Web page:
June 24, 1851



June 24th  Tuesday  Emily is very much better this morning and

is quite rational  I was at work in the garden

awhile weeding and transplanting and then I

went to sewing on the hair cloth again.  Mother

is knitting a pair of coloured stockings for Susan

of yarn I bought at the factory yesterday

Mrs Sarah Ames stoped awhile here  I get along

very slowly with my work  Spent the afternoon picking hair

Everyone exhaled with relief today as young Emily Witherell recovered from her congestion of the brain. What exactly had been wrong with her? Had she fallen or spiked a fever or had an allergic reaction to something?

Evelina went back to her summer routine of morning work in the garden, midday dinner for the whole family, and sewing in the afternoon. The horse hair upholstery for the new lounge was taking a long time to make. She may have been skilled with a needle, but this project was proving difficult.  She had the company of her mother, however, who was visiting them in North Easton this week.

The elderly Hannah Gilmore was knitting some stockings for her granddaughter, Susie.  She was using yarn that Evelina most likely bought at the Morse factory shown in the photograph. Located in South Easton and owned at the time by E. J. W. Morse, the business produced high quality thread and yarn.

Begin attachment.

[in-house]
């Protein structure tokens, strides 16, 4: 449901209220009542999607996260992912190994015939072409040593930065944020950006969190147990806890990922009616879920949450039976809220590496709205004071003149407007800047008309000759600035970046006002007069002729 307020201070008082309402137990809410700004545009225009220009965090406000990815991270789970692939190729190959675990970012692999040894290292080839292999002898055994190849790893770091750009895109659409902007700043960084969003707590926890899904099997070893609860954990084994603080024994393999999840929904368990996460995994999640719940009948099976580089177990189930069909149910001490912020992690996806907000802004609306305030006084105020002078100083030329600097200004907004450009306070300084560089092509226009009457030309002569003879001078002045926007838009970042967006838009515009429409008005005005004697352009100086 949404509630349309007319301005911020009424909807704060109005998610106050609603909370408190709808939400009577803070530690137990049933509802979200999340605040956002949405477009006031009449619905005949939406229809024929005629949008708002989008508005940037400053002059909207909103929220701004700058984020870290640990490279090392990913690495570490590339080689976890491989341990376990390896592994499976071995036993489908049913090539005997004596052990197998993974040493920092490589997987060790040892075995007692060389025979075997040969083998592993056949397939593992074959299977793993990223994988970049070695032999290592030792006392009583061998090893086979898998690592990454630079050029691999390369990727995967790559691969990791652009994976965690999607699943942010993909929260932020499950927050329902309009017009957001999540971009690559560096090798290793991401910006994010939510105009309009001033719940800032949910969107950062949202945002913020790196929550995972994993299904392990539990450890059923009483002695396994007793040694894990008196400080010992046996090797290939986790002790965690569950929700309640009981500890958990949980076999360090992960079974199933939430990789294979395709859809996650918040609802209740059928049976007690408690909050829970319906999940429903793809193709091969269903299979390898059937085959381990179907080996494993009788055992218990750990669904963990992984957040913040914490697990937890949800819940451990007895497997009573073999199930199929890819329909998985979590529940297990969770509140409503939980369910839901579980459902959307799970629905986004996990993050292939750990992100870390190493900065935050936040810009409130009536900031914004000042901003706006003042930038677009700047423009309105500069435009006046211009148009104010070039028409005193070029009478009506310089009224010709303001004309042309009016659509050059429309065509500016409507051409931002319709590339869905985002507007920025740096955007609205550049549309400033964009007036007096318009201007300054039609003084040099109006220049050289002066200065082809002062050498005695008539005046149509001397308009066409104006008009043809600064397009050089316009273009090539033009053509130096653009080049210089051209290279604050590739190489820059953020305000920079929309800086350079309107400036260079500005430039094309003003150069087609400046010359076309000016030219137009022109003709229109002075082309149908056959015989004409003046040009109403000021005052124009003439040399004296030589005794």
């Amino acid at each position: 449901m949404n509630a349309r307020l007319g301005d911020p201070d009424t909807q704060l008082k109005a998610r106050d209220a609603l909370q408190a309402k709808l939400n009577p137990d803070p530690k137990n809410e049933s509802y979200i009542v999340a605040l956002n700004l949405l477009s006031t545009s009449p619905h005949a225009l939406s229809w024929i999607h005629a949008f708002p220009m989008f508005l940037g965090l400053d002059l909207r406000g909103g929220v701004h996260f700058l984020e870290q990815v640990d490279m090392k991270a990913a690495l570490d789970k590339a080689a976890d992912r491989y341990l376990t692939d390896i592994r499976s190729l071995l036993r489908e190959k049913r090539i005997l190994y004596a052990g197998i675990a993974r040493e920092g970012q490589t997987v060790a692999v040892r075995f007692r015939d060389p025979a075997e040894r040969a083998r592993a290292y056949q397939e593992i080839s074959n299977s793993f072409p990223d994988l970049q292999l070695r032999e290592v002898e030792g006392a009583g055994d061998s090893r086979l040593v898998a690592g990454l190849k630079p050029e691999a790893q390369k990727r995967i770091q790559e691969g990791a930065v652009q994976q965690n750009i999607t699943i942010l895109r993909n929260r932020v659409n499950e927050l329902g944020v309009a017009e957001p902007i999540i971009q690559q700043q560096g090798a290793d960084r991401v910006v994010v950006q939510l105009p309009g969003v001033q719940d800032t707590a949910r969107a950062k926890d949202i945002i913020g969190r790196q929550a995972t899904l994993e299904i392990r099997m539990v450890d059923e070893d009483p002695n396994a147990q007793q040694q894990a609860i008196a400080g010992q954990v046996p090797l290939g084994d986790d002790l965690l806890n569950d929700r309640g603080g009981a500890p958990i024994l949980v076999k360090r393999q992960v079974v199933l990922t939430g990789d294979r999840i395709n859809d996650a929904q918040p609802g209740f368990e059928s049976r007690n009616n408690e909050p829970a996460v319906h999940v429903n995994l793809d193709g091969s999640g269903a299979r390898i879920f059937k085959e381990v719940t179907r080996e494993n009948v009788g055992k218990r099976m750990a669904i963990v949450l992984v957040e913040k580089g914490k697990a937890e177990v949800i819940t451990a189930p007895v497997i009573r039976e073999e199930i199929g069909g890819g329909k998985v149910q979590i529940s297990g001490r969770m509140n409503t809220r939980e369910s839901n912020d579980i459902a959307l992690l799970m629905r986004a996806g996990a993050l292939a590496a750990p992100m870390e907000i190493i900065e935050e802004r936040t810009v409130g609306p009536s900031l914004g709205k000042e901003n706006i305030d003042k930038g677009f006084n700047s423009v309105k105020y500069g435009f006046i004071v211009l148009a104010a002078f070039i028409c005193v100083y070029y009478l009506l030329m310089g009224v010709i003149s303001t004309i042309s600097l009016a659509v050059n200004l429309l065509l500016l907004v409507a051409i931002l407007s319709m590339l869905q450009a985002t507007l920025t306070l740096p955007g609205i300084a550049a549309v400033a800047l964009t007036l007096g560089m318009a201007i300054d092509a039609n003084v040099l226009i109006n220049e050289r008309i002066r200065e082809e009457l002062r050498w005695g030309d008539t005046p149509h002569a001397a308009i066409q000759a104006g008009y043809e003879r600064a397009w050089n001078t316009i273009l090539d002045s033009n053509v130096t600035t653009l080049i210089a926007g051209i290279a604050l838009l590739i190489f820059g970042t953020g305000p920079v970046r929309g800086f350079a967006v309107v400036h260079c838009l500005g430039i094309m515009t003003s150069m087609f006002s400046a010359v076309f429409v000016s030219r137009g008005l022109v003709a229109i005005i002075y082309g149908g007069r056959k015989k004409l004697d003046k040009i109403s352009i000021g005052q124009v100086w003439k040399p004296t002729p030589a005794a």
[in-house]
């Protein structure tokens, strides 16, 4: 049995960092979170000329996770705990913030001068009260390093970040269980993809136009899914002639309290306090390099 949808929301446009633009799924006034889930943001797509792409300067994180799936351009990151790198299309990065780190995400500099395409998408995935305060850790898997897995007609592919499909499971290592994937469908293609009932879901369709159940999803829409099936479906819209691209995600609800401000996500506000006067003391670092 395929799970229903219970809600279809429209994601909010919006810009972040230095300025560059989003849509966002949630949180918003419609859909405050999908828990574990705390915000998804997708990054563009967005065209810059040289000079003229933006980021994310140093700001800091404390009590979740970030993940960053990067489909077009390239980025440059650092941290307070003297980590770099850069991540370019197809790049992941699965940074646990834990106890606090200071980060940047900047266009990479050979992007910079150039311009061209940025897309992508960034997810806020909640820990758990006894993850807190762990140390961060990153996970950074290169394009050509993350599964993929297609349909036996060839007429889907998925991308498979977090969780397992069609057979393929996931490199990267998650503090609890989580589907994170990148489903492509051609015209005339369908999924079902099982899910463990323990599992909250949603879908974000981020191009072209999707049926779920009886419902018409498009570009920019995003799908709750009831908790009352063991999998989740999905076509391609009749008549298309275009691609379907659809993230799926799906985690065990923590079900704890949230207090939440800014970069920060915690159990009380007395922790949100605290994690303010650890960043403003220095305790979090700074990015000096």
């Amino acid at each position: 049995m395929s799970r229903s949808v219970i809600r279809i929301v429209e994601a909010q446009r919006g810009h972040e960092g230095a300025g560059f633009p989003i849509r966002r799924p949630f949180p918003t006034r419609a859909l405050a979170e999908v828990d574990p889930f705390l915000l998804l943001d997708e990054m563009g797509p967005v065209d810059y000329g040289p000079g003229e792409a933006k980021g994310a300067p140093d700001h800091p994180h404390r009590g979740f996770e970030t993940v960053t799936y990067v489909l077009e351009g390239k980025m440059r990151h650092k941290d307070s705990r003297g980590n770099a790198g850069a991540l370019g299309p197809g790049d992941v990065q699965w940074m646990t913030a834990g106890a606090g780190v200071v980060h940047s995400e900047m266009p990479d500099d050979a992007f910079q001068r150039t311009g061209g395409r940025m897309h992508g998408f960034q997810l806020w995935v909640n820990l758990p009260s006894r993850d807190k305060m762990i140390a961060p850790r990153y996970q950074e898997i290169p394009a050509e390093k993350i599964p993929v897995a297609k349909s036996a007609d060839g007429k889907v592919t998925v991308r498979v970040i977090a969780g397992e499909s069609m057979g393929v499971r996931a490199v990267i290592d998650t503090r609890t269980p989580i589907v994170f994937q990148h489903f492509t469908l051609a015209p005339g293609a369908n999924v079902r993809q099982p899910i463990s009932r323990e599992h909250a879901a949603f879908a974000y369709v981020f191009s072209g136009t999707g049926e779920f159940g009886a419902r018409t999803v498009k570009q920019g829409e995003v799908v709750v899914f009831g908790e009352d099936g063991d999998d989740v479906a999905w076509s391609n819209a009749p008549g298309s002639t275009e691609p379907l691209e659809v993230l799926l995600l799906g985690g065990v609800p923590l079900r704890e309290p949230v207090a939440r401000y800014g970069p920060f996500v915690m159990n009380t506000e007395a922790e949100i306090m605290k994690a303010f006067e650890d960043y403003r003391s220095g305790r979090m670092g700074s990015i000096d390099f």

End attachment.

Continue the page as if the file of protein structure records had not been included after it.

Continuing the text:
* Photo borrowed from Edmund C. Hands, Easton’s Neighborhoods, 1995, p. 28

4 thoughts on “June 24, 1851

    • Sounds indelicate, doesn’t it? Evelina is attempting to sew a new cover for the cushion (she calls it a mattress) for her new lounge. She’s using an old piece of haircloth that once covered the pulpit cushion at church. She has boiled it and now, I can only guess, is “picking” at it to give it shape. That, or perhaps she’s sorting through some actual horsehair. Other thoughts?
      Any reader know about horsehair cloth?

  1. Old Oliver had tried his hand at the cotton business with David Manley back during the War of 1812, when it seemed that cotton factories would be sure-fire winners: “1813 summer – began to build cotton mill back in Easton with Asa Waters. Oliver made the tools for the spinning frame and apparatus.”Before I left Plymouth and I made the rest of the machinery that was wanted for the factory and made for other people until peace was declared and spoilt the business” He doesn’t mention Manley in that entry, but later: “Feb 10, 1815 Goverrnor signs Easton Manufacturing Corporation (Galer-p53-57) “set up by the above deed divisions to David Manley buys about 1/4 of the factory – then it burned Manley managed – continued as agent 6 or 7 years and managed so badly that we was glad to sell out to him for $15 on a hundred paid in and I lost 8 or 9 thousand dollars by it.” Stoughton’s cotton mill, the Gay Cotton Manuf. Co. started started up in 1813 and failed, but ws eventually turned into a success a decade later by Leonard Hodges. James Beaumont started the first Mass. cotton factory with machine-powered spinning in Canton in 1804.
    This is probably more info than needed on cotton, but we (The Stoughton Histrical Society) have a lot of the old records of the Stoughton Factory and are in the process of buying some good stuff on Beaumont’s first decade.

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